Teenage smoking behavior influenced by friends’ and parents’ smoking habits

April 12, 2013

New research from the Keck School of Medicine of USC highlights opportunities for smoking intervention programs

LOS ANGELES — The company you keep in junior high school may have more
influence on your smoking behavior than your high school friends,
according to newly published research from the University of Southern
California (USC).

The study, which appears in the April 12 issue of the Journal of Adolescent Health,
identifies how friends’ and parental influence on cigarette smoking
changes from junior high to high school.

The research indicates that intervention targets to counteract friends’
influence may have more of an effect in junior high than in high
school, and that parents remain influential on smoking behavior through
high school, indicating another possible intervention target, the
researchers said.

“Based on social developmental model research, we thought friends would
have more influence on cigarette use during high school than junior
high school,” said first author Yue Liao, M.P.H., a doctoral student in the department of preventive
medicine’s Institute for Health Promotion and Disease Prevention
Research (IPR) at the Keck School of Medicine of USC. “But what we found was friends have
greater influence during junior high school than high school. We think
the reason may be that friends’ cigarette use behavior may have a
stronger influence on youth who start smoking at a younger age. During
high school, cigarette use might represent the maintenance of behavior
rather than a result of peer influence.”

Researchers analyzed the first seven waves of longitudinal data from
1,001 adolescents who participated in the Midwestern Prevention Project
(MPP), a community-based substance abuse prevention program. Mary Ann Pentz,
Ph.D., professor of preventive medicine and director of the Institute
for Health Promotion and Disease Promotion, is the primary investigator
of that trial, and a co-author of the current study. MPP is the longest
running substance use prevention, randomized controlled trial in the
U.S.,; its multi-component community-based program is listed on several
national registries for evidence-based substance use prevention. The
full trial followed adolescents from age 11 to adulthood, specifically
age 37. Participants were first observed in the seventh grade — during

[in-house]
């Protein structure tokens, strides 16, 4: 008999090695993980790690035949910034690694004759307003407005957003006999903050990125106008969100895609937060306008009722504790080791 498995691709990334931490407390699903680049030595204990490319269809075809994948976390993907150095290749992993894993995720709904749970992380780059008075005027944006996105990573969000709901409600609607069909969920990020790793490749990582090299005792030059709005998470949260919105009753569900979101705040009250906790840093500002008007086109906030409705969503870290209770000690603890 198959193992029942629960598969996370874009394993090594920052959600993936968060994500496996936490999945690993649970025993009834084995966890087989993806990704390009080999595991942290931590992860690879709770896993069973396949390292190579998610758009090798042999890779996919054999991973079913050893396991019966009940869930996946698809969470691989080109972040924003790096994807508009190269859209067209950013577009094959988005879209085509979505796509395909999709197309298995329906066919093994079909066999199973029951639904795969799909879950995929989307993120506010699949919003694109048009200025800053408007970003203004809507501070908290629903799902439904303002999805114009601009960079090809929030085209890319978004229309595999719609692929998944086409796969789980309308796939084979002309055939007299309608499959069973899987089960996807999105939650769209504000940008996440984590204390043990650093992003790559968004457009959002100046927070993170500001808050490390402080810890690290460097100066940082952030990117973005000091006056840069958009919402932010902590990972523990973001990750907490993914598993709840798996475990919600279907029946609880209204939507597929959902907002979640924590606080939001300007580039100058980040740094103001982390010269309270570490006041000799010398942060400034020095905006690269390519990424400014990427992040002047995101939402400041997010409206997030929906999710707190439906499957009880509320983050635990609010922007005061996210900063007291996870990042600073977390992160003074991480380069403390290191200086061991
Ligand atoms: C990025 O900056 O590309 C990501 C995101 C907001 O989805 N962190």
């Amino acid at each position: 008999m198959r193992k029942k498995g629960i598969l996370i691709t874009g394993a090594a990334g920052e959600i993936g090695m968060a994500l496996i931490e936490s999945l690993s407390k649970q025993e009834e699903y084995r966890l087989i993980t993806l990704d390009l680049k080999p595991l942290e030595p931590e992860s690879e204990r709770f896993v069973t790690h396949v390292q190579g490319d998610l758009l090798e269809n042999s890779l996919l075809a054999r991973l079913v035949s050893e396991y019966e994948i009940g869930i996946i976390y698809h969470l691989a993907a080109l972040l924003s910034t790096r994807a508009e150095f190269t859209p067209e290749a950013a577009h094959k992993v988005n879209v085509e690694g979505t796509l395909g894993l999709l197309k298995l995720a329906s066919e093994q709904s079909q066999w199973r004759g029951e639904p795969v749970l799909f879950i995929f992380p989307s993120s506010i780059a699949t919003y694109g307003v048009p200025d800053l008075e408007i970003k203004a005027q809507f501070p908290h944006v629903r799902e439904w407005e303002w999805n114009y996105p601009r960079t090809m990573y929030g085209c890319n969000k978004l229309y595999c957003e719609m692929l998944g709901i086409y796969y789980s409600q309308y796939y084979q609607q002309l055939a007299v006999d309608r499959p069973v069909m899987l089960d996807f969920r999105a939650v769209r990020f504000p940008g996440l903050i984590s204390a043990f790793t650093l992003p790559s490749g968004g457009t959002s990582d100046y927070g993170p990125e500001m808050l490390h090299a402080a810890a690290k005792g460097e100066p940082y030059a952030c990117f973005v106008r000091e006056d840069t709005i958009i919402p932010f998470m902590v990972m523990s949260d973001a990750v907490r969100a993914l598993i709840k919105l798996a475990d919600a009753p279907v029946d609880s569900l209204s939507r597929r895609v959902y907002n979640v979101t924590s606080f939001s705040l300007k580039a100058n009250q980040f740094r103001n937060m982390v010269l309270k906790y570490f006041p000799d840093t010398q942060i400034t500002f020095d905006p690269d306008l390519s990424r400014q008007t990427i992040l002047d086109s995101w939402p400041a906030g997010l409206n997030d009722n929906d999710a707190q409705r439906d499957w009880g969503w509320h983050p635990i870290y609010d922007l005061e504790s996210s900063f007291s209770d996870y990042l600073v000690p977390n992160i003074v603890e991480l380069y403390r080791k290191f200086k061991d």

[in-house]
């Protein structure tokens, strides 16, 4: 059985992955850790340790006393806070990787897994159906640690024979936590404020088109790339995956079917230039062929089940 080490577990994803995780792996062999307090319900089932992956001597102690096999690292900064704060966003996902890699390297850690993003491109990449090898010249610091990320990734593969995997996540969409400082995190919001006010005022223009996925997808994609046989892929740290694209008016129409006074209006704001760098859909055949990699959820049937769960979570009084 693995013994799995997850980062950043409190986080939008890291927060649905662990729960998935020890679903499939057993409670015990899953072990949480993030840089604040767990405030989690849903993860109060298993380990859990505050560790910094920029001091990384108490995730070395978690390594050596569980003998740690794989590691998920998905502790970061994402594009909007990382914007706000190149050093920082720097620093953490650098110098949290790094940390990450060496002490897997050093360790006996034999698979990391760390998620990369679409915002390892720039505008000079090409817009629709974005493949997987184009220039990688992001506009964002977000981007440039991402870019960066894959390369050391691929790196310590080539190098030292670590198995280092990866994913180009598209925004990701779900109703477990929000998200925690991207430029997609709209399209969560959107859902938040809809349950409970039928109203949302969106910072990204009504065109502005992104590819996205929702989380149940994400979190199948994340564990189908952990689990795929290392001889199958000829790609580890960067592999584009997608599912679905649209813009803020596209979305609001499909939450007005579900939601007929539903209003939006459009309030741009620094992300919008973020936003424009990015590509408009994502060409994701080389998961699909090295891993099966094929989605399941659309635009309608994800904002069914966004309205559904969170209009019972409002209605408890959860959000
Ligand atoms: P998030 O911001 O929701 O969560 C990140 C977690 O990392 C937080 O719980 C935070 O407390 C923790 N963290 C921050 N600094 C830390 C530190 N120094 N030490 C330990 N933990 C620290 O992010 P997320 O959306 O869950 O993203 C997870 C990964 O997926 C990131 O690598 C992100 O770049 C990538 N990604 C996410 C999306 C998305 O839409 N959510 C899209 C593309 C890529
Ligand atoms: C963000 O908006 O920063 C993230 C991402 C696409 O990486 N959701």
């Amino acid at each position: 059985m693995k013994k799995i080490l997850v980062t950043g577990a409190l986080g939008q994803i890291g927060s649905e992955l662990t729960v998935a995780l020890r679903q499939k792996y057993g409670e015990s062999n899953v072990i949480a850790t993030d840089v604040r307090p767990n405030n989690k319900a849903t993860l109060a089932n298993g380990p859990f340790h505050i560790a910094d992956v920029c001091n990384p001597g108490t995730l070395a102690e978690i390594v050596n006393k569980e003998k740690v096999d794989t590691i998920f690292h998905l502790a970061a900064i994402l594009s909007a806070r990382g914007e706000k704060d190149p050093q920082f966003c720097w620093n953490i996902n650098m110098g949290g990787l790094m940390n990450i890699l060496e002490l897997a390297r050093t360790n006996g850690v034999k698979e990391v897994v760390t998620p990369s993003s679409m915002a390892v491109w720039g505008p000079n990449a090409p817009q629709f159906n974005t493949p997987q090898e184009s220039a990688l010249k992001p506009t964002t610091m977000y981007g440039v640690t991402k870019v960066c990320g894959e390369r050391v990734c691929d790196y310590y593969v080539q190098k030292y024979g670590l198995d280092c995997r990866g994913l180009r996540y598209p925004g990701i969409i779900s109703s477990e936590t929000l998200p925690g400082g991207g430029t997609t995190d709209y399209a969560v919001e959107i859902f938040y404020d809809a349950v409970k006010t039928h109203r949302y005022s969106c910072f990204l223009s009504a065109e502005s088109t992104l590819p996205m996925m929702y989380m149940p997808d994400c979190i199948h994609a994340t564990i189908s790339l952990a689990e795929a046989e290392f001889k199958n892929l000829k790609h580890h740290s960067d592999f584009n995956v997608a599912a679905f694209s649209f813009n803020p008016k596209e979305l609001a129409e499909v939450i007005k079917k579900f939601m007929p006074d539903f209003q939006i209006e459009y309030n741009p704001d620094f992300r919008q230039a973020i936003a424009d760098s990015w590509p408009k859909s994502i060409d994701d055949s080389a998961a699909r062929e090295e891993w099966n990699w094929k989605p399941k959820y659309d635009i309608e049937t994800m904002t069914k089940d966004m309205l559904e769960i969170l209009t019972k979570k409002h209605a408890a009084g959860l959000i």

junior high school — and then again after six months, and then
annually through the 12th grade, during high school. Students were
asked to indicate the number of close friends and parents, or two
important adults, who smoked cigarettes. They were also asked how many
cigarettes they had smoked in the last month. The effects of friends’
and parents’ cigarette use on self-use were assessed from early to late
adolescence in order to identify changes in trends and magnitude.

Results confirmed that overall, both friends’ and parental cigarette
use had significant effects on adolescents’ cigarette use during both
junior high school and high school. However, while friends’
influence was generally higher in junior high school than in high
school, parental influence remained relatively stable between these two
periods, with a decreasing trend from 10th to 12th grade. This finding
confirms previous research that suggests social units, such as school
or community, may exert more influence on youth behavior than parents
in high school.

The researchers also observed gender differences in friends’ and
parental influence. Friends’ influence on cigarette smoking was greater
for girls than boys during ninth and 10th grade. However, there was an
increasing trend in friends’ influence from ninth to 11th among boys
whereas friends and parents had less influence on girls from 10th to
12th grade.

“Boys tend to foster friendship by engaging in shared behaviors,
whereas girls are more focused on emotional sharing. So, it is possible
that boys are adopting their friends’ risky behaviors, like smoking, as
the groups grow together over time,” Liao said.

The observations from this study present opportunities for intervention
and may help to guide the implementation of adolescent smoking
prevention programs, Liao said.

“We observed a big dip in friends’ effect on smoking behavior from
eighth to ninth grade. Thus, the first year of high school represents
an opportunity for interventions to counteract peer influence and to
continue to target parents as their behavior remains influential
through the end of high school,” Liao said. “In addition, teaching
students refusal skills during junior high school could be effective in
decreasing cigarette use at the beginning of high school. Programs
could also promote positive parenting skills to protect children from
deviant peer influence.”

Liao suggests future research on sibling effects for a more complete
picture of familial influence. The current study assessed sibling
behavior only during junior high school.

Other USC co-authors include Zhaoqing Huang, M.D., M.A, a doctoral
student in the department of preventive medicine, Institute for Health
Promotion and Disease Prevention Research; Jimi Huh, Ph.D., assistant
professor of research for the Institute for Health Promotion and
Disease Prevention Research; and Chih-Ping Chou, Ph.D., professor of
preventive medicine.

Funding for the research came from the National Institutes of Health
(grant number R01-DA-027226, Chou, PI).

Liao, Y., Zhaoqing, H., Huh, J., Pentz, M.A., Chou, C.P. (2013) Changes
in friends’ and parental influences on cigarette smoking from early
through late adolescence. Journal of
Adolescent Health
. Published online April 12, 2013.

Contact: Leslie Ridgeway at (323) 442-2823 or lridgewa@usc.edu;
Molly Rugg (323) 442-2548 or mrugg@usc.edu